To be successful (and happy) in running, you need to have realistic expectations.
One of the most difficult aspects of being a running coach is helping athletes set realistic goals. No one wants to be the person that tells a fellow runner their dream of qualifying for Boston probably won’t happen, or that they can’t return from an injury quick enough to run their goal race.
While I believe in having “stretch” goals, it is a reality that to be successful (and happy) in running, you need to have realistic expectations in regard to your improvement and performance curve. The potential downside of having out-of-reach goals is that you train too hard, push your body before it’s ready, and lose motivation due to lack of progress.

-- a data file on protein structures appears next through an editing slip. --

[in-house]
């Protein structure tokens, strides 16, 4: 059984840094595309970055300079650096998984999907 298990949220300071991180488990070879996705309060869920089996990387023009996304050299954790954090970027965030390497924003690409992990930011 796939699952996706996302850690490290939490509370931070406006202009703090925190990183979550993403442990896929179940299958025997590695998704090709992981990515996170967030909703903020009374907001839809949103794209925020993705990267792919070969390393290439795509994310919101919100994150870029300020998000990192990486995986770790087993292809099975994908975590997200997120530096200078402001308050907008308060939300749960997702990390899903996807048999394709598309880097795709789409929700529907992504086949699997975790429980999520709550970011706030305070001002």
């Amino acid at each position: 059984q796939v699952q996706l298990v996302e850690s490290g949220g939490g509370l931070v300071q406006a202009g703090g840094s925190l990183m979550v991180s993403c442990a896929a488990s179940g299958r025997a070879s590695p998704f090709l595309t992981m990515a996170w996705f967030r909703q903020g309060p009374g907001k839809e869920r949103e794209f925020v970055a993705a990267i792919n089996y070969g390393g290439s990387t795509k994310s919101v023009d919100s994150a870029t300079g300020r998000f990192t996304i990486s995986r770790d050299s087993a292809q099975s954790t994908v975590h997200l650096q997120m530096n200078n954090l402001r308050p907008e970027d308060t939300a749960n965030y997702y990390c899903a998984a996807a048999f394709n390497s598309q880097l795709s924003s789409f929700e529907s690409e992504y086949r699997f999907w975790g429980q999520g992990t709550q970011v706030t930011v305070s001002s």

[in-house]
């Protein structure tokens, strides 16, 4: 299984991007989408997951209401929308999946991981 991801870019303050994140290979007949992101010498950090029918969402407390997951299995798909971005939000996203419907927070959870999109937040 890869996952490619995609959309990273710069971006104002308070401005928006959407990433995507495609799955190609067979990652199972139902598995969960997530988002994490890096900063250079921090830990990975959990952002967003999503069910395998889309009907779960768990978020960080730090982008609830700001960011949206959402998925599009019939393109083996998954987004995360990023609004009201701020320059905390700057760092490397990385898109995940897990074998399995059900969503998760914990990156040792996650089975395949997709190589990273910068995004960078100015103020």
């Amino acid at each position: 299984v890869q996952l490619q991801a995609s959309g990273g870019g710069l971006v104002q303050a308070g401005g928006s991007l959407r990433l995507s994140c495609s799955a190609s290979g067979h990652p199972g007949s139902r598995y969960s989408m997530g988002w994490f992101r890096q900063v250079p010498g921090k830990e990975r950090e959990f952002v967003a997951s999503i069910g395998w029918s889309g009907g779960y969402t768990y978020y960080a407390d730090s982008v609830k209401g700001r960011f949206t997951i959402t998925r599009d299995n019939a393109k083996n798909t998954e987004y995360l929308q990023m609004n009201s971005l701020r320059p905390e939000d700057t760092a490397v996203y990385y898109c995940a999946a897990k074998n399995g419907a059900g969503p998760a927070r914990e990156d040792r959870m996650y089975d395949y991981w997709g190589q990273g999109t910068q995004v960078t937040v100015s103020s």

As such, I caution runners against focusing their training on a goal time or a specific performance objective. That’s not to say you can’t have a particular time goal or performance in mind, but rather that your training for that goal should be focused on the process of taking the next logical step to get fitter each day, week and month of the training cycle.
The subtle difference between training for a specific goal and training to improve while still having goals can often be a difficult concept for runners to comprehend. Let’s explore this idea further in the following pages.